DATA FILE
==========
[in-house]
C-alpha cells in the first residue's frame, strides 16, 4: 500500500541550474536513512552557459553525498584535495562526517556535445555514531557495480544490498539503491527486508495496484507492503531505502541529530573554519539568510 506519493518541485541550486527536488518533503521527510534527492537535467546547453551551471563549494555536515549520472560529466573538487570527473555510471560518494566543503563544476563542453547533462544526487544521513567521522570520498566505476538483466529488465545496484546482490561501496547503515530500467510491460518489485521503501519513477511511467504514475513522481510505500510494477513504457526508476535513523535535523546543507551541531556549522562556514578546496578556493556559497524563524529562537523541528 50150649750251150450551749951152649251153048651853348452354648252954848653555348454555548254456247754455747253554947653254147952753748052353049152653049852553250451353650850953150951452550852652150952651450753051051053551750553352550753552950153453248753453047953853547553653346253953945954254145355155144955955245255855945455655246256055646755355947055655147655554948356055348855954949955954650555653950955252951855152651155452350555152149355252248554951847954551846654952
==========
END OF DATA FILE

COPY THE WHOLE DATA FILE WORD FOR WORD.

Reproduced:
[in-house]
C-alpha cells in the first residue's frame, strides 16, 4: 500500500541550474536513512552557459553525498584535495562526517556535445555514531557495480544490498539503491527486508495496484507492503531505502541529530573554519539568510 506519493518541485541550486527536488518533503521527510534527492537535467546547453551551471563549494555536515549520472560529466573538487570527473555510471560518494566543503563544476563542453547533462544526487544521513567521522570520498566505476538483466529488465545496484546482490561501496547503515530500467510491460518489485521503501519513477511511467504514475513522481510505500510494477513504457526508476535513523535535523546543507551541531556549522562556514578546496578556493556559497524563524529562537523541528 50150649750251150450551749951152649251153048651853348452354648252954848653555348454555548254456247754455747253554947653254147952753748052353049152653049852553250451353650850953150951452550852652150952651450753051051053551750553352550753552950153453248753453047953853547553653346253953945954254145355155144955955245255855945455655246256055646755355947055655147655554948356055348855954949955954650555653950955252951855152651155452350555152149355252248554951847954551846654952